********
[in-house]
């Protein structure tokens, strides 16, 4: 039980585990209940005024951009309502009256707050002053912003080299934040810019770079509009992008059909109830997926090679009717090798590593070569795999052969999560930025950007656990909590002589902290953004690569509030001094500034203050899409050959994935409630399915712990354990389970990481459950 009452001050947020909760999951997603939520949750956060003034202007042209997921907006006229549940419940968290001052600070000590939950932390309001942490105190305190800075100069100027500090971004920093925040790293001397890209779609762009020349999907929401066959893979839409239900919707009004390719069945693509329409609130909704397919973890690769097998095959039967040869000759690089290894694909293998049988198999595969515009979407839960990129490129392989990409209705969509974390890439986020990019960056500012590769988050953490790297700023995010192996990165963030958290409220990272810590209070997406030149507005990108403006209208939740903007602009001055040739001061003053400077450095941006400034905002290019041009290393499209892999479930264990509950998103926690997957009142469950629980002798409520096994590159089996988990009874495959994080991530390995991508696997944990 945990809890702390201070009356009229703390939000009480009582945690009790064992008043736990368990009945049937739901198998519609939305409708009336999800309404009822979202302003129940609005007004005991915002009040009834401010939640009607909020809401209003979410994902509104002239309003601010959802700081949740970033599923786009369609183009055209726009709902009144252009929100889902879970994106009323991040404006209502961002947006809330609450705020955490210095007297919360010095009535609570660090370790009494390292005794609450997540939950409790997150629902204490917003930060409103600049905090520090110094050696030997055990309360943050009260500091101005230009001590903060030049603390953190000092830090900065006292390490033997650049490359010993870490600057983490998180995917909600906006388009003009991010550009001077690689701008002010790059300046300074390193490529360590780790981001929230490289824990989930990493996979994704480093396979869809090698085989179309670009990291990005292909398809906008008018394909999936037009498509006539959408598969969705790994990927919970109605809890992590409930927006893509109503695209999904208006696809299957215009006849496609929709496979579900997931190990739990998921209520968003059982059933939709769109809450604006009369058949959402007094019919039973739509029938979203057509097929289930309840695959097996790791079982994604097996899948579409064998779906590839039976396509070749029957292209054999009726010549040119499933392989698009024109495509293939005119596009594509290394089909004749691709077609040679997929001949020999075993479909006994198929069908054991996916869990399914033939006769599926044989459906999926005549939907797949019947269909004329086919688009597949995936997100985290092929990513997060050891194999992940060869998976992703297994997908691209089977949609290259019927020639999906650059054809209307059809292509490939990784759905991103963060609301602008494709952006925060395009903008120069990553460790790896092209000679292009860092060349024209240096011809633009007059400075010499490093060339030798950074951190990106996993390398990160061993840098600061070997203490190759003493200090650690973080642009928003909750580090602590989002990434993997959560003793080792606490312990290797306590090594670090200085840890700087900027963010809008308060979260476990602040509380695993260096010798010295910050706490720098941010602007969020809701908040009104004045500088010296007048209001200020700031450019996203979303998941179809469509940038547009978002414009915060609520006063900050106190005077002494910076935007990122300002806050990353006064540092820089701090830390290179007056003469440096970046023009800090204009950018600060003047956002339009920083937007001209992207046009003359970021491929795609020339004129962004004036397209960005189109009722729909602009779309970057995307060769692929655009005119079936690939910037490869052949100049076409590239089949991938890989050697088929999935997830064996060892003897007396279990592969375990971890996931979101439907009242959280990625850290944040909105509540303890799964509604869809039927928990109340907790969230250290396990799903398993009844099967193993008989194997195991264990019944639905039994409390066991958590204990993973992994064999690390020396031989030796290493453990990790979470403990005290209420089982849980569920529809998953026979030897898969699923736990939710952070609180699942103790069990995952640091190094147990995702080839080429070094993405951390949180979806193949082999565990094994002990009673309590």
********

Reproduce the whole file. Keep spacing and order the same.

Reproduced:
[in-house]
């Protein structure tokens, strides 16, 4: 039980585990209940005024951009309502009256707050002053912003080299934040810019770079509009992008059909109830997926090679009717090798590593070569795999052969999560930025950007656990909590002589902290953004690569509030001094500034203050899409050959994935409630399915712990354990389970990481459950 009452001050947020909760999951997603939520949750956060003034202007042209997921907006006229549940419940968290001052600070000590939950932390309001942490105190305190800075100069100027500090971004920093925040790293001397890209779609762009020349999907929401066959893979839409239900919707009004390719069945693509329409609130909704397919973890690769097998095959039967040869000759690089290894694909293998049988198999595969515009979407839960990129490129392989990409209705969509974390890439986020990019960056500012590769988050953490790297700023995010192996990165963030958290409220990272810590209070997406030149507005990108403006209208939740903007602009001055040739001061003053400077450095941006400034905002290019041009290393499209892999479930264990509950998103926690997957009142469950629980002798409520096994590159089996988990009874495959994080991530390995991508696997944990 945990809890702390201070009356009229703390939000009480009582945690009790064992008043736990368990009945049937739901198998519609939305409708009336999800309404009822979202302003129940609005007004005991915002009040009834401010939640009607909020809401209003979410994902509104002239309003601010959802700081949740970033599923786009369609183009055209726009709902009144252009929100889902879970994106009323991040404006209502961002947006809330609450705020955490210095007297919360010095009535609570660090370790009494390292005794609450997540939950409790997150629902204490917003930060409103600049905090520090110094050696030997055990309360943050009260500091101005230009001590903060030049603390953190000092830090900065006292390490033997650049490359010993870490600057983490998180995917909600906006388009003009991010550009001077690689701008002010790059300046300074390193490529360590780790981001929230490289824990989930990493996979994704480093396979869809090698085989179309670009990291990005292909398809906008008018394909999936037009498509006539959408598969969705790994990927919970109605809890992590409930927006893509109503695209999904208006696809299957215009006849496609929709496979579900997931190990739990998921209520968003059982059933939709769109809450604006009369058949959402007094019919039973739509029938979203057509097929289930309840695959097996790791079982994604097996899948579409064998779906590839039976396509070749029957292209054999009726010549040119499933392989698009024109495509293939005119596009594509290394089909004749691709077609040679997929001949020999075993479909006994198929069908054991996916869990399914033939006769599926044989459906999926005549939907797949019947269909004329086919688009597949995936997100985290092929990513997060050891194999992940060869998976992703297994997908691209089977949609290259019927020639999906650059054809209307059809292509490939990784759905991103963060609301602008494709952006925060395009903008120069990553460790790896092209000679292009860092060349024209240096011809633009007059400075010499490093060339030798950074951190990106996993390398990160061993840098600061070997203490190759003493200090650690973080642009928003909750580090602590989002990434993997959560003793080792606490312990290797306590090594670090200085840890700087900027963010809008308060979260476990602040509380695993260096010798010295910050706490720098941010602007969020809701908040009104004045500088010296007048209001200020700031450019996203979303998941179809469509940038547009978002414009915060609520006063900050106190005077002494910076935007990122300002806050990353006064540092820089701090830390290179007056003469440096970046023009800090204009950018600060003047956002339009920083937007001209992207046009003359970021491929795609020339004129962004004036397209960005189109009722729909602009779309970057995307060769692929655009005119079936690939910037490869052949100049076409590239089949991938890989050697088929999935997830064996060892003897007396279990592969375990971890996931979101439907009242959280990625850290944040909105509540303890799964509604869809039927928990109340907790969230250290396990799903398993009844099967193993008989194997195991264990019944639905039994409390066991958590204990993973992994064999690390020396031989030796290493453990990790979470403990005290209420089982849980569920529809998953026979030897898969699923736990939710952070609180699942103790069990995952640091190094147990995702080839080429070094993405951390949180979806193949082999565990094994002990009673309590």